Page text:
What is the story about?
Six different directors helm six stories of romance set in different cities.
Netflix's experiments with anthologies continue unabated, but, apart from Ray and Paava Kadhaigal, none of them have managed to hit the sweet spot as a whole. The latest to join this bandwagon is Feels Like Ishq, which, for the most part, feels like someone at the platform decided to cobble together a ragtag collection of romantic short films from Youtube. In spite of its pedigreed directors and a talented cast, the slipshod writing in at least four of the stories robs them of any charm, rendering them as nothing but shallow. Other urban-set stories from Netflix India, such as Masaba Masaba and Mismatched, seem to have more charm in comparison.
As is the case with any other anthology, two films stand out here for being refreshing. Thanks to Sulagna Chatterjee's beautiful writing, with a keen eye for emotional beats and LGBTQ dynamics, Danish Aslam's film She Loves Me, She Loves Me Not stands out as a queer romance. And then there's Sachin Kundalkar's Interview, which is the best of the lot. Arati Rawal's layered screenplay uses the gambit of a job interview to talk about so many things at one go--loneliness, second chances, ambition, self-confidence and so on. The rest of the films are, sadly, barely memorable.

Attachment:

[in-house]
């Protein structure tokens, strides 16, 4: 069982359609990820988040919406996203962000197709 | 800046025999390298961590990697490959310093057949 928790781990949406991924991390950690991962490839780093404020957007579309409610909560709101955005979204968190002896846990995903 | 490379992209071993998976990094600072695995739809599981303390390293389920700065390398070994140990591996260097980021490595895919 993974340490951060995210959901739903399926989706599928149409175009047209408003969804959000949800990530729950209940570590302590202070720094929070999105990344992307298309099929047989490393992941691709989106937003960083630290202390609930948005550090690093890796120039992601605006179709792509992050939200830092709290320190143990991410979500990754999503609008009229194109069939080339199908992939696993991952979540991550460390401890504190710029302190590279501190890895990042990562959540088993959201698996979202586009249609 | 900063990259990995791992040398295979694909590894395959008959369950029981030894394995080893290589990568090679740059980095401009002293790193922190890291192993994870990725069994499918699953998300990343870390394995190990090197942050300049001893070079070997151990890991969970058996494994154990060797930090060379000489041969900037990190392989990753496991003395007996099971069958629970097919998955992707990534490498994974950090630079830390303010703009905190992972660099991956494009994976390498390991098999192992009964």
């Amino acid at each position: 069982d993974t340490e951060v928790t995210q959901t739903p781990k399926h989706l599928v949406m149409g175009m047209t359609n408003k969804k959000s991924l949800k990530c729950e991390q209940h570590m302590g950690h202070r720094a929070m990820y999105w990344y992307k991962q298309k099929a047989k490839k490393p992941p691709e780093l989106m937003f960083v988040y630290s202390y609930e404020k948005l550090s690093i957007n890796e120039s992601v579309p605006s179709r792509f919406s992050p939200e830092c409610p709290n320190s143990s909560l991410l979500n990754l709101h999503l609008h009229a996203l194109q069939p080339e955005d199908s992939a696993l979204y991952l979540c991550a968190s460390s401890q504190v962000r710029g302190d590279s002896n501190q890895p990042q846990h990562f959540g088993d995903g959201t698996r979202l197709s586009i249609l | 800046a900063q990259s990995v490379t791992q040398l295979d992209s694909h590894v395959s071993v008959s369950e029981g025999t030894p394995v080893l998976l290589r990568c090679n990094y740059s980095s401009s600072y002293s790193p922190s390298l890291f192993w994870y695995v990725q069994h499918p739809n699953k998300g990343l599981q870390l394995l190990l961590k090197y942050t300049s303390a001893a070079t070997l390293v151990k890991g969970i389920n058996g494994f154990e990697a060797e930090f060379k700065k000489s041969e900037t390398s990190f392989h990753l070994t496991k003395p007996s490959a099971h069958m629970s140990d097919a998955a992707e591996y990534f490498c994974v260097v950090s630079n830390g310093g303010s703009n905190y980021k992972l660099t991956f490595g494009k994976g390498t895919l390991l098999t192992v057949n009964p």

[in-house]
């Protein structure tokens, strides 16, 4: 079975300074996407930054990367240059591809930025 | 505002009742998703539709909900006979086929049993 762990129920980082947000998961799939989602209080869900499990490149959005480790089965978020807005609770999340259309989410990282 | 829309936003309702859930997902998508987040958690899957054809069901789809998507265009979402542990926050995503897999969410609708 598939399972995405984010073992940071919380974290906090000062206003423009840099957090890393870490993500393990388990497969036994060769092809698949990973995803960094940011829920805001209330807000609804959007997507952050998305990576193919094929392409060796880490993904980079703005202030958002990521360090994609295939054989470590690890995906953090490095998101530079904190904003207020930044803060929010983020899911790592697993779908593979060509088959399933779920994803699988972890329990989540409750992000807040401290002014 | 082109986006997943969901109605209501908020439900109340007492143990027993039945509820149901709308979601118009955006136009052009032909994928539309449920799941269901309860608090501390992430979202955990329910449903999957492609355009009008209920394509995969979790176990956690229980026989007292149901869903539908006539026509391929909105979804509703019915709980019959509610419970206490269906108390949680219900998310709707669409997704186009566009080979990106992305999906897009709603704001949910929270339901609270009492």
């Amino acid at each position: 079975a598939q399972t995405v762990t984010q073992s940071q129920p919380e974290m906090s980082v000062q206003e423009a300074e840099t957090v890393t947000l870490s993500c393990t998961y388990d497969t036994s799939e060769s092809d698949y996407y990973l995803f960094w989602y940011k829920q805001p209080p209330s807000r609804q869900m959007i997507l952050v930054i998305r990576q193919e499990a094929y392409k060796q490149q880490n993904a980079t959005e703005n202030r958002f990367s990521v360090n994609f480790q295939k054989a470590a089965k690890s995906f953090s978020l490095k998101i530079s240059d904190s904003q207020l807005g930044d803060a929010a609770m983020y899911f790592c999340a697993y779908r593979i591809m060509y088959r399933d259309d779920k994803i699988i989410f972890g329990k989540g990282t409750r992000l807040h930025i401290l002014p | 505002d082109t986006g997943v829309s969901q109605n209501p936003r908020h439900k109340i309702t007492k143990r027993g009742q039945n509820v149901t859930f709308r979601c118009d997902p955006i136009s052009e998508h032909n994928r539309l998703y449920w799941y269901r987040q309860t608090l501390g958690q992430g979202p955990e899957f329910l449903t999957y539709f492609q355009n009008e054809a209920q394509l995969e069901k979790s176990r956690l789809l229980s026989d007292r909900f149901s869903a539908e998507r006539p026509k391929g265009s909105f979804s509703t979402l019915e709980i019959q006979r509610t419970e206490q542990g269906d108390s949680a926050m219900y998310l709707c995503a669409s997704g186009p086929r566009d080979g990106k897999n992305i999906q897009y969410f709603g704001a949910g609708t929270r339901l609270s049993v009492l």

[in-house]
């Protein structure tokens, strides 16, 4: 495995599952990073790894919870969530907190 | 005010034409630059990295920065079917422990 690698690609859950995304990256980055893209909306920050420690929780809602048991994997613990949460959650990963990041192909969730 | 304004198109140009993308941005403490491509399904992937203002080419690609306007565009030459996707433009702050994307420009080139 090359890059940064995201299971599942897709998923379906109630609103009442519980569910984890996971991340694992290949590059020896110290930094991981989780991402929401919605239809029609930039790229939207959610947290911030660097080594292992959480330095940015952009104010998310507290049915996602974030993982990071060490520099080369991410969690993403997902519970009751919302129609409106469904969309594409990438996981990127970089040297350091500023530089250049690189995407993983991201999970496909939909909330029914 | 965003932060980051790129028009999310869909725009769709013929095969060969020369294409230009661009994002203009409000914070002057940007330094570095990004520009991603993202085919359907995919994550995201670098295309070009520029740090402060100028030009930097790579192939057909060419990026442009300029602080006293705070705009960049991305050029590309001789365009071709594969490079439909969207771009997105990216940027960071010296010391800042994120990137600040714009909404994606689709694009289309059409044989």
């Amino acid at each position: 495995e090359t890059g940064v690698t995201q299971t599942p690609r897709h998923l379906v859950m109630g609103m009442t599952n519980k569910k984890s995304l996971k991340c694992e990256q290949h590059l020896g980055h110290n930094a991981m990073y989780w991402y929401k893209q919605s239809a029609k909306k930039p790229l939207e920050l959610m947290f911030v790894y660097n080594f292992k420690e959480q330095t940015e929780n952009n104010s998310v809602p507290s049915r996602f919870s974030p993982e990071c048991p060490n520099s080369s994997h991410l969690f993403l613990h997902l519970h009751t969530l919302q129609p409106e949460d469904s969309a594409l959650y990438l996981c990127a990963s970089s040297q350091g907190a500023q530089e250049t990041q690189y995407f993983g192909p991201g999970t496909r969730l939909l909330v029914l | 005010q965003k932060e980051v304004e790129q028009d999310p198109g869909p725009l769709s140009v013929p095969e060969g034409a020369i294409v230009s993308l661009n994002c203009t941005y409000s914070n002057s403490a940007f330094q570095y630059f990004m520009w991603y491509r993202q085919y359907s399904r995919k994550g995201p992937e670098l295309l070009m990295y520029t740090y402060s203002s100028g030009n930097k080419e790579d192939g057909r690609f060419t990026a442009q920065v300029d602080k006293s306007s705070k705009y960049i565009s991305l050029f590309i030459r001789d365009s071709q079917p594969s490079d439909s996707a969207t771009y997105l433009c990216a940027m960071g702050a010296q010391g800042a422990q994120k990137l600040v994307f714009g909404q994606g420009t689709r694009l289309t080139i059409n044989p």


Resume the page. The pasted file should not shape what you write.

Each film has at least one performance that can be termed decent. Radhika Madan and Amol Parashar are assured in Save The Da(y)te, in spite of being saddled with badly-written characters. Mihir Ahuja and Kajol Chugh share a meet-cute chemistry in Quaranteen Crush as Maninder and Nimmi. Rohit Saraf is okay as Aditya in Star Host, but Simraj Jehani's Tara is sadly underdeveloped as a character. Tanya Maniktala and Skand Thakur are strictly okay in Ishq Mastana.
However, the performances that really stand out are in the remaining two films. in She Loves Me, She Loves Me Not, Sanjeeta Bhattacharya is terrific as the confused, fourth-wall breaking Muskaan, while Saba Azad provides a great foil to her as her colleague Tarasha. And Interview shines due to the amazing chemistry between Zayn Marie Khan and Neeraj Madhav, who lend warmth and vulnerability to their characters of Shahana and Rajeev.
Music & Other Departments
The background score and cinematography for each film are all right.
Definitely Interview and She Loves Me, She Loves Me Not.
The rest of the anthology is pretty pedestrian. I honestly expected more.
Did I enjoy it?
Apart from a couple of films, no.
Do I recommend it?
It's really up to you. You can watch the entire anthology once if you're a huge romance fan. But this anthology is otherwise very uneven, and only two films stand out here.